Thursday, March 17, 2016

Bloated Delahaye 135 by Guilloré

Guilloré was a French coachbuilder that specialized in creating custom bodies for Delahaye during the last 20 years of both firm's existence (1934-1954).  The Wikipedia entry on Guilloré is here, and in French only.

Some French carrossiers such as Chapron, Franay, and Faget & Varnet continued pre-war styling themes on Delahayes during the first few years after World War 2, but Guilloré was one of the firms that attempted contemporary styling.  This often did not work well because the proportions of pre-war Delahayes were not really suited for postwar styling themes.  I wrote about postwar Delahayes here, and included some Guilloré designs.

The present post deals with what I consider one of Guilloré's design failures, a pontoon-fender Delahaye 135 from 1949.


1948 Packard Super 8 Victoria Convertible - sales photo
But first, here is an American design that might have influenced Guilloré.

1949 Delahaye 135 Béarn Cabriolet Bicolore by Guilloré
The two-tone (bicolore) paint scheme helps reduce the bulky appearance of the slab-sided pontoon fenders, but not by much.  Worse, the pre-war core of the 135 includes a high cowl and hood line.  It's a fairly tall car, as you can see by comparison to the woman shown about to open its door.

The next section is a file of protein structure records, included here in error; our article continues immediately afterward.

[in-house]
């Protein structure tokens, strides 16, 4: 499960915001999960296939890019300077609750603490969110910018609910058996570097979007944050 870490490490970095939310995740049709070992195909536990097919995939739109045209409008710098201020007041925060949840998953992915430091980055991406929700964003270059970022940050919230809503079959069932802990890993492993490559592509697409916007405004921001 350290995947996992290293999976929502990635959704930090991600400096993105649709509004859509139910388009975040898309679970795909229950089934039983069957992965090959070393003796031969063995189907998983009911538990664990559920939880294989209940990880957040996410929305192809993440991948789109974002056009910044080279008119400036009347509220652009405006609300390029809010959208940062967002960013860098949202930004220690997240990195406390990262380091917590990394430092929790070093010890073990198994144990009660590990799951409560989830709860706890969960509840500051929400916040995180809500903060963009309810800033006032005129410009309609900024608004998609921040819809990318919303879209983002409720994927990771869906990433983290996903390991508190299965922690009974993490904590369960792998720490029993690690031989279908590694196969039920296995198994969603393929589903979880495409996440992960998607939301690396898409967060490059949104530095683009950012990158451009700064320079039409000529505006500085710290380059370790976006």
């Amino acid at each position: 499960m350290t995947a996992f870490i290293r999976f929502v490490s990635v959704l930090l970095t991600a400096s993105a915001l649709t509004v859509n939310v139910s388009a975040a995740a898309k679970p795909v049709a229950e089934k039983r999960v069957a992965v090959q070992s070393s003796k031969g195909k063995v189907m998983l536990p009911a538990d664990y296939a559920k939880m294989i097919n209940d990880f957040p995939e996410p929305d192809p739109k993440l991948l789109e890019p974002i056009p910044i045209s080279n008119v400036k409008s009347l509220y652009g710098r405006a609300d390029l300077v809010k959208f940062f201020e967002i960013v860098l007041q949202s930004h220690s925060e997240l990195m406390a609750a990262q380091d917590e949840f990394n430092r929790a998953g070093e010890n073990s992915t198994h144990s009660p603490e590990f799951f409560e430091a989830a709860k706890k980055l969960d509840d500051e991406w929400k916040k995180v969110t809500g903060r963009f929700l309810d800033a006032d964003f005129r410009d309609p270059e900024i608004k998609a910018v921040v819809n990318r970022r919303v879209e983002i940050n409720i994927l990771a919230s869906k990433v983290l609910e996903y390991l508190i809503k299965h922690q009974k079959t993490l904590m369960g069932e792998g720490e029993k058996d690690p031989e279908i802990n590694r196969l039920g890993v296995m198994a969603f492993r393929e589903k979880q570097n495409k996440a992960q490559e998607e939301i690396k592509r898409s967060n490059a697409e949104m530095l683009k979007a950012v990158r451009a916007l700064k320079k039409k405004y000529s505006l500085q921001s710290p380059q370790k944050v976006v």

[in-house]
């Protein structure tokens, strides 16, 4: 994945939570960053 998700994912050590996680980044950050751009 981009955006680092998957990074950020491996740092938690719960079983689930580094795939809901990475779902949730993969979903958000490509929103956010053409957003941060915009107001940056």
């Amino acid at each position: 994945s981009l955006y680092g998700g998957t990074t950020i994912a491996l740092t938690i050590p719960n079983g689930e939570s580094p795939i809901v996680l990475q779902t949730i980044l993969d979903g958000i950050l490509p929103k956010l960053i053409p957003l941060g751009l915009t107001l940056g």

The car in the upper photo has a staff attached to its front bumper.  It's not for a flag, however.  The Delahaye has the steering wheel mounted to the right in British fashion -- typical of high-price French cars prior to around 1950.  But one drives on the right side of the street or road in France, and the staff was intended to provide the driver a better sense of where the left-front corner of his car was so as not to drift into oncoming traffic.

1949 Delahaye 135 M by Guilloré - via website
Shown here is a survivor.  It has bicolore paint, but the dark-light pattern on the sides is reversed from what is shown in the 1949-vintage photos above.  The small air vents or horn sound openings (I'm not sure which) below the headlights in the previous photos are absent here.  Either they were deleted or this indeed is a different car.  The latter case is more likely because Guilloré made several cars in this style.  At least one was a coupe, another was a six-window sedan, and yet another was a Delage cabriolet.  This car, like most similar examples, does not have spats covering the rear wheel openings which helps reduce the mass of the sides of what remains an awkward design.

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